As businesses are storing more data than ever before, the need to better manage and benefit from big data is resulting in massive growth in artificial intelligence (AI) technologies being applied more broadly across industries and applications. Unfortunately, emerging technologies have a habit of becoming marketing jargon and artificial intelligence is one of the industry's most overused buzzwords right now.
Cybersecurity is one such industry that is in the midst of AI oversaturation, with start-ups and vendors associating AI with their products and in some instances wrongly labelling their solutions as “AI-driven” or “based on AI” without truly leveraging the full power or promise of the technology. This oversaturation is confusing the marketplace and its buyers, and can lead to a wrong sense of security in certain instances.
Adding to this confusion is the interchanging of machine learning (ML) and artificial intelligence.
The two terms are used interchangeably quite often, but ML is one component of AI. What vendors really mean when they talk about AI is what professionals in the field call ML.
The reality is that ML in cybersecurity can be applied in many ways; some solutions use these techniques entirely to identify new threats, whereas other solutions use it as a way to identify new user behaviours. Some more traditional security tools are trying to adapt AI concepts to try to overcome gaps in signature detection techniques.
This over-hype will mean that a number of solutions will ultimately fail, or more specifically not deliver the claimed silver bullet and the end-user is the one that will suffer. With so much confusion, enterprises need to know how to cut through the hype and identify what true value is, rather than just marketing talk.
ML in cybersecurity
One very important role of ML in cybersecurity is to detect new and unknown threats in real time. The sheer number of attacks seen on a daily basis is beyond the capability of traditional security based detection and many attacks in 2017 devastated organisations simply because of failed detections. In CrowdStrike's recent global threat report, it identified that 39% of all detections in 2017 were malicious software than went undetected by traditional AV.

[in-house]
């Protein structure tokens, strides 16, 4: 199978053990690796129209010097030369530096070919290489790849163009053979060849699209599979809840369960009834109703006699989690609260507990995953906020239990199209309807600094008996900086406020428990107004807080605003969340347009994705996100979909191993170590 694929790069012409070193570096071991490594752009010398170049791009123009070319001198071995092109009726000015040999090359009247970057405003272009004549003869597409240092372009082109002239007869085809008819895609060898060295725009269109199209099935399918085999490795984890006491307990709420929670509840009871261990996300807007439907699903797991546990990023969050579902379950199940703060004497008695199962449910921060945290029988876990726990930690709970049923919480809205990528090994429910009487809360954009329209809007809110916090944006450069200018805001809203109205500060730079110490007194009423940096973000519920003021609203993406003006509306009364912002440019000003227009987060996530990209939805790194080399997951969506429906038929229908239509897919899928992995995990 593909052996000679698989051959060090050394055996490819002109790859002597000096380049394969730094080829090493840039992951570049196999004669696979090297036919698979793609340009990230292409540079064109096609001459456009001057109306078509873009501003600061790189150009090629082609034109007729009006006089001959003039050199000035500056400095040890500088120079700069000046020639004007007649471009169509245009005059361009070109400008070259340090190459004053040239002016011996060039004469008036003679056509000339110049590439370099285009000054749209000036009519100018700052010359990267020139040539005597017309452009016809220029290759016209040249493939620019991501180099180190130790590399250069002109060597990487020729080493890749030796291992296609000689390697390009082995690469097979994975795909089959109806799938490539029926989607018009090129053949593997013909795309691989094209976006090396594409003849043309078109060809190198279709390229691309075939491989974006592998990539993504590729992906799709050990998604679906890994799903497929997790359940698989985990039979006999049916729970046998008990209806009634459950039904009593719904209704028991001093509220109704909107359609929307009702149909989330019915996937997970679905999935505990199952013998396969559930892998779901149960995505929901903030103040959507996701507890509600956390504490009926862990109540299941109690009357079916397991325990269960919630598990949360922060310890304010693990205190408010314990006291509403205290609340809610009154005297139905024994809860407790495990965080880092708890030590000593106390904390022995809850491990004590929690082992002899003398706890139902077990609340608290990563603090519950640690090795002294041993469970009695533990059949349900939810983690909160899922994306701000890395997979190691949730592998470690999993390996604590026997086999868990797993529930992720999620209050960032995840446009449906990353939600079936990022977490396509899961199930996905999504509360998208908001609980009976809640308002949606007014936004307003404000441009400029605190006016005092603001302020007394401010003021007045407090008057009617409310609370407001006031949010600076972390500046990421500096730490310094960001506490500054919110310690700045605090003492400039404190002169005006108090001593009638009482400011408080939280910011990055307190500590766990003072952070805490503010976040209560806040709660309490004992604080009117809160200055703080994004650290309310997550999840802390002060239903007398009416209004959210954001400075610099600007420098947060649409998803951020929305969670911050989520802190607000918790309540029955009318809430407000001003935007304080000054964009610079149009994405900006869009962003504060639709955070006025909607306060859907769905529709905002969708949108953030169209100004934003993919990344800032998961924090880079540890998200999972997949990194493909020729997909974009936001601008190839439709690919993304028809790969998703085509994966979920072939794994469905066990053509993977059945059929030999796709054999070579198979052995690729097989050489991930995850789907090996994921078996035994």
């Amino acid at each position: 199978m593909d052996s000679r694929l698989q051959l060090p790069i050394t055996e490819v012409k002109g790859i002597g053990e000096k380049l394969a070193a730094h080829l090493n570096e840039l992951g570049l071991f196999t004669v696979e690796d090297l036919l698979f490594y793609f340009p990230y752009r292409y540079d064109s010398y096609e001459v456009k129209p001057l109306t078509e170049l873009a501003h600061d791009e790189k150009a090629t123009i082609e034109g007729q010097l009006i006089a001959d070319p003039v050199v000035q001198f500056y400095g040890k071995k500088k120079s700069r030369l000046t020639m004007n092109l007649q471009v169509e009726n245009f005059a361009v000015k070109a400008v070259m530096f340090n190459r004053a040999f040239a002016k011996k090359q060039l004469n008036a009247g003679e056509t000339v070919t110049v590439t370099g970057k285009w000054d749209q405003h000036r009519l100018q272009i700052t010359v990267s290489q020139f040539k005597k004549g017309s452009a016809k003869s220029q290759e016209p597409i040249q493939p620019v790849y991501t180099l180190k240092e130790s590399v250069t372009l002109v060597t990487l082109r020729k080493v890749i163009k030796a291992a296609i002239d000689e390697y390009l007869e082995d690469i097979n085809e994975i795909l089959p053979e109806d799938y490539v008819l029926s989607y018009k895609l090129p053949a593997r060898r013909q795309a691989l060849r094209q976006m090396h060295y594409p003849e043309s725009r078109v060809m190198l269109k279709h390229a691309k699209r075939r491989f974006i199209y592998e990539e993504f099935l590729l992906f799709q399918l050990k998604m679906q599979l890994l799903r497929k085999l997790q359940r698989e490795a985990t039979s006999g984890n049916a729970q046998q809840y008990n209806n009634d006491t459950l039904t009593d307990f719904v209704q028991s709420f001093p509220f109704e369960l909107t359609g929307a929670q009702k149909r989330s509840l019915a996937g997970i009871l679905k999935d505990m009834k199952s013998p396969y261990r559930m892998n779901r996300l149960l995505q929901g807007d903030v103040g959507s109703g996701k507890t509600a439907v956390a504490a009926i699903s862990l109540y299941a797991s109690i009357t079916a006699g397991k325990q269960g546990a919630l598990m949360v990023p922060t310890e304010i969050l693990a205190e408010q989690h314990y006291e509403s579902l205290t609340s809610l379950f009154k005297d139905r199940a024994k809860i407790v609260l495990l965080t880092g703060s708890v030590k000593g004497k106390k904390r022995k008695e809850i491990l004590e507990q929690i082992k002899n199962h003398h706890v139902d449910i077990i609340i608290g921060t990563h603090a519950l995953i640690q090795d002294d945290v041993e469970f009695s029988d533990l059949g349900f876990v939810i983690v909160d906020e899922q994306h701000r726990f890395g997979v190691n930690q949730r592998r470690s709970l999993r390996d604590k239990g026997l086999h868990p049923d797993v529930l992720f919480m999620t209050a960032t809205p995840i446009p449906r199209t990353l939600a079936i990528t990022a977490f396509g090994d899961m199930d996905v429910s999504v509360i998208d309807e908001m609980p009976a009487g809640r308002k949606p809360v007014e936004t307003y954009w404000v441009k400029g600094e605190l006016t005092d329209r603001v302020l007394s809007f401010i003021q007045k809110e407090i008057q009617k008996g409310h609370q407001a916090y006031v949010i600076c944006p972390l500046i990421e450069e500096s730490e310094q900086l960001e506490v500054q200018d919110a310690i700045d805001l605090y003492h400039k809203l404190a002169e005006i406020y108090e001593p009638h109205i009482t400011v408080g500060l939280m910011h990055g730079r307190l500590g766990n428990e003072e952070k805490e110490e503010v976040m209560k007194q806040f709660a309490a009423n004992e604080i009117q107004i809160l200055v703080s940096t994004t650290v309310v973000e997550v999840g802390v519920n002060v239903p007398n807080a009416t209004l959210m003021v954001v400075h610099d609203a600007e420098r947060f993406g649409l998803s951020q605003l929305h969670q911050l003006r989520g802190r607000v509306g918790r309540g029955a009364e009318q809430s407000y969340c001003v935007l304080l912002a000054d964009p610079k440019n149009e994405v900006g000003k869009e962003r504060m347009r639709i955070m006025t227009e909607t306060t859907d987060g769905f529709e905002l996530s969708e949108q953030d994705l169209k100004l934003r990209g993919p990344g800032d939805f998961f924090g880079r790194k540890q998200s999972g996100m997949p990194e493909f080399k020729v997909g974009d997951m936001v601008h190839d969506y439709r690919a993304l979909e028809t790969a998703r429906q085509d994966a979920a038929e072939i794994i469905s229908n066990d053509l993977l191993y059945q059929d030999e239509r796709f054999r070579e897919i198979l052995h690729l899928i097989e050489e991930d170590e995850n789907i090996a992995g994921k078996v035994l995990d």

As cybersecurity companies talk about prevention in terms of detecting behaviour rather than looking for every attack based on a signature or a pattern match, technology development needs to take into consideration massive data sets, the algorithms to leverage the data, and importantly the implementation of the technology within a countermeasure solution. Ultimately, the product needs to detect unknown malware with fewer false positives.
As detecting never-before-seen threats is not a trivial task, a company's ability to build a broad platform to collect massive and diverse threat data sets is paramount. Organisations that fail to build this platform will face a high bar of entry into true ML use in cybersecurity as ML functionality is only as good as the data input that trains the algorithms.
Dispelling market hype